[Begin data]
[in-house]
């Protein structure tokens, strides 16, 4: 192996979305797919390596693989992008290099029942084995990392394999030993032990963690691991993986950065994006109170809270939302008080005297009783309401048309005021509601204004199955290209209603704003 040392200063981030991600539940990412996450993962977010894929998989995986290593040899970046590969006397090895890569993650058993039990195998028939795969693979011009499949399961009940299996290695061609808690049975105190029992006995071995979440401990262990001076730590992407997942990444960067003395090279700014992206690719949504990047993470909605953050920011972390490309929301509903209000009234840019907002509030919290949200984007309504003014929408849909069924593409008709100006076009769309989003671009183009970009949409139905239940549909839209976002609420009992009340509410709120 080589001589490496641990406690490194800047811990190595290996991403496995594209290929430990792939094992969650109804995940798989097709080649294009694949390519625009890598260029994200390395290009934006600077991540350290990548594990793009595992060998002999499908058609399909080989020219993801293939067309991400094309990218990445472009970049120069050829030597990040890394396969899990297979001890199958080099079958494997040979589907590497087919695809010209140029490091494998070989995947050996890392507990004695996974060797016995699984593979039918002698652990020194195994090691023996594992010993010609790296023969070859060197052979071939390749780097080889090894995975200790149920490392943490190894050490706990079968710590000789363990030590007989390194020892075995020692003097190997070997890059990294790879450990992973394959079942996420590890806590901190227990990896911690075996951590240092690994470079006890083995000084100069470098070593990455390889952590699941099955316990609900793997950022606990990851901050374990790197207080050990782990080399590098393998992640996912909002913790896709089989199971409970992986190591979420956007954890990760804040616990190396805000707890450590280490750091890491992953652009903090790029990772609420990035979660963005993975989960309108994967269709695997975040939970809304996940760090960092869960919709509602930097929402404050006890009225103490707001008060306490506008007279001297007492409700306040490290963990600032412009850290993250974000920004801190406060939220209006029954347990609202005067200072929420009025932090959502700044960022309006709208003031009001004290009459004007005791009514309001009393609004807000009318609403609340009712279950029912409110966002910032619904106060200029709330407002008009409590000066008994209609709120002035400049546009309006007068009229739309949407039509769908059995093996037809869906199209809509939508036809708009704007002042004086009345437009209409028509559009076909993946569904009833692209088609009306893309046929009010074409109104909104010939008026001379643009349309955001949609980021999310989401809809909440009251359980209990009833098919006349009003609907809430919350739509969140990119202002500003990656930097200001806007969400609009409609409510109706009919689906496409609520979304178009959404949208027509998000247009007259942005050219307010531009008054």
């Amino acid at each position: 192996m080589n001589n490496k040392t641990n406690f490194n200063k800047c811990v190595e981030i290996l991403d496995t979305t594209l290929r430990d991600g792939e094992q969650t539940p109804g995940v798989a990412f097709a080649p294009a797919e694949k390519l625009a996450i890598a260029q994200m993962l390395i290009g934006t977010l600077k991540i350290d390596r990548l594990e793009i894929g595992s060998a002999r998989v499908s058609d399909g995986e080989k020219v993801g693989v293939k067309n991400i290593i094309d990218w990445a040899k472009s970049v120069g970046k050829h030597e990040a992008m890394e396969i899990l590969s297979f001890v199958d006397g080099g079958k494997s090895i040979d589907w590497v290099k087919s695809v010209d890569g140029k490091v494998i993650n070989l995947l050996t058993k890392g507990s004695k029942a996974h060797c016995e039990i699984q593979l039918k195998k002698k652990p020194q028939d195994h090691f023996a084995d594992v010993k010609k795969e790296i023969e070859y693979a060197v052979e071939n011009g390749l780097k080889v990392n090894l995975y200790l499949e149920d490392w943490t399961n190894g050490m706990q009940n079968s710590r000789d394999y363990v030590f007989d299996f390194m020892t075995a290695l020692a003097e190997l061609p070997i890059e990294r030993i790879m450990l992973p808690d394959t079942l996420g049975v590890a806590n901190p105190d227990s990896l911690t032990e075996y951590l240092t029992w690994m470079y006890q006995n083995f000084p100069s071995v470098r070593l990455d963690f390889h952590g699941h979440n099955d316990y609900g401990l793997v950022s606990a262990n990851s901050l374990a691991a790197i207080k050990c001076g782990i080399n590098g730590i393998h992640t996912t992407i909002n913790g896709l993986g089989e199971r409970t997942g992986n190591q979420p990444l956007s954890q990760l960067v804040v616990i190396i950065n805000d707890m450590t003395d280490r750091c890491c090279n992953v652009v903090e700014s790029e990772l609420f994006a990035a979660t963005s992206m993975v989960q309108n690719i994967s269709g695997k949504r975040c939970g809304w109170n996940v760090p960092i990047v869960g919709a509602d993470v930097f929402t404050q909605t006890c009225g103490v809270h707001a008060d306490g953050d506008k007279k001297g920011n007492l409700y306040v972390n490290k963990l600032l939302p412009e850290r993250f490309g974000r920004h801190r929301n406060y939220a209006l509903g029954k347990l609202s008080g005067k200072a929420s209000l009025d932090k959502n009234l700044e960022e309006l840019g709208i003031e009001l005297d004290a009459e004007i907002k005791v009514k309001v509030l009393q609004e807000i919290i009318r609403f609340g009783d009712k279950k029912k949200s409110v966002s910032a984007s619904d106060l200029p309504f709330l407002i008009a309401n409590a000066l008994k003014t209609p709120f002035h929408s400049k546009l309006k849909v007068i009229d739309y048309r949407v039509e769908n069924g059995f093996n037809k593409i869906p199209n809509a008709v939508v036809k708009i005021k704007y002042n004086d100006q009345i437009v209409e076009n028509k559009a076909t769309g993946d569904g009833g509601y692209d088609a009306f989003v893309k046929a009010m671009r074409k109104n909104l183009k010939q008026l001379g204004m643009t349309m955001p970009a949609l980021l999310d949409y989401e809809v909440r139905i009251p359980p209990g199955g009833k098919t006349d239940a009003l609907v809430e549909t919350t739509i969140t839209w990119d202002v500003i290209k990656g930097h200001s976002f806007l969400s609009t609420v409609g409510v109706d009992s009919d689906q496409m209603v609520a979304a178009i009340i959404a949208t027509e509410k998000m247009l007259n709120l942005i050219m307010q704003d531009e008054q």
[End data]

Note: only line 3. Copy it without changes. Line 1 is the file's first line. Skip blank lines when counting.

């Amino acid at each position: 192996m080589n001589n490496k040392t641990n406690f490194n200063k800047c811990v190595e981030i290996l991403d496995t979305t594209l290929r430990d991600g792939e094992q969650t539940p109804g995940v798989a990412f097709a080649p294009a797919e694949k390519l625009a996450i890598a260029q994200m993962l390395i290009g934006t977010l600077k991540i350290d390596r990548l594990e793009i894929g595992s060998a002999r998989v499908s058609d399909g995986e080989k020219v993801g693989v293939k067309n991400i290593i094309d990218w990445a040899k472009s970049v120069g970046k050829h030597e990040a992008m890394e396969i899990l590969s297979f001890v199958d006397g080099g079958k494997s090895i040979d589907w590497v290099k087919s695809v010209d890569g140029k490091v494998i993650n070989l995947l050996t058993k890392g507990s004695k029942a996974h060797c016995e039990i699984q593979l039918k195998k002698k652990p020194q028939d195994h090691f023996a084995d594992v010993k010609k795969e790296i023969e070859y693979a060197v052979e071939n011009g390749l780097k080889v990392n090894l995975y200790l499949e149920d490392w943490t399961n190894g050490m706990q009940n079968s710590r000789d394999y363990v030590f007989d299996f390194m020892t075995a290695l020692a003097e190997l061609p070997i890059e990294r030993i790879m450990l992973p808690d394959t079942l996420g049975v590890a806590n901190p105190d227990s990896l911690t032990e075996y951590l240092t029992w690994m470079y006890q006995n083995f000084p100069s071995v470098r070593l990455d963690f390889h952590g699941h979440n099955d316990y609900g401990l793997v950022s606990a262990n990851s901050l374990a691991a790197i207080k050990c001076g782990i080399n590098g730590i393998h992640t996912t992407i909002n913790g896709l993986g089989e199971r409970t997942g992986n190591q979420p990444l956007s954890q990760l960067v804040v616990i190396i950065n805000d707890m450590t003395d280490r750091c890491c090279n992953v652009v903090e700014s790029e990772l609420f994006a990035a979660t963005s992206m993975v989960q309108n690719i994967s269709g695997k949504r975040c939970g809304w109170n996940v760090p960092i990047v869960g919709a509602d993470v930097f929402t404050q909605t006890c009225g103490v809270h707001a008060d306490g953050d506008k007279k001297g920011n007492l409700y306040v972390n490290k963990l600032l939302p412009e850290r993250f490309g974000r920004h801190r929301n406060y939220a209006l509903g029954k347990l609202s008080g005067k200072a929420s209000l009025d932090k959502n009234l700044e960022e309006l840019g709208i003031e009001l005297d004290a009459e004007i907002k005791v009514k309001v509030l009393q609004e807000i919290i009318r609403f609340g009783d009712k279950k029912k949200s409110v966002s910032a984007s619904d106060l200029p309504f709330l407002i008009a309401n409590a000066l008994k003014t209609p709120f002035h929408s400049k546009l309006k849909v007068i009229d739309y048309r949407v039509e769908n069924g059995f093996n037809k593409i869906p199209n809509a008709v939508v036809k708009i005021k704007y002042n004086d100006q009345i437009v209409e076009n028509k559009a076909t769309g993946d569904g009833g509601y692209d088609a009306f989003v893309k046929a009010m671009r074409k109104n909104l183009k010939q008026l001379g204004m643009t349309m955001p970009a949609l980021l999310d949409y989401e809809v909440r139905i009251p359980p209990g199955g009833k098919t006349d239940a009003l609907v809430e549909t919350t739509i969140t839209w990119d202002v500003i290209k990656g930097h200001s976002f806007l969400s609009t609420v409609g409510v109706d009992s009919d689906q496409m209603v609520a979304a178009i009340i959404a949208t027509e509410k998000m247009l007259n709120l942005i050219m307010q704003d531009e008054q």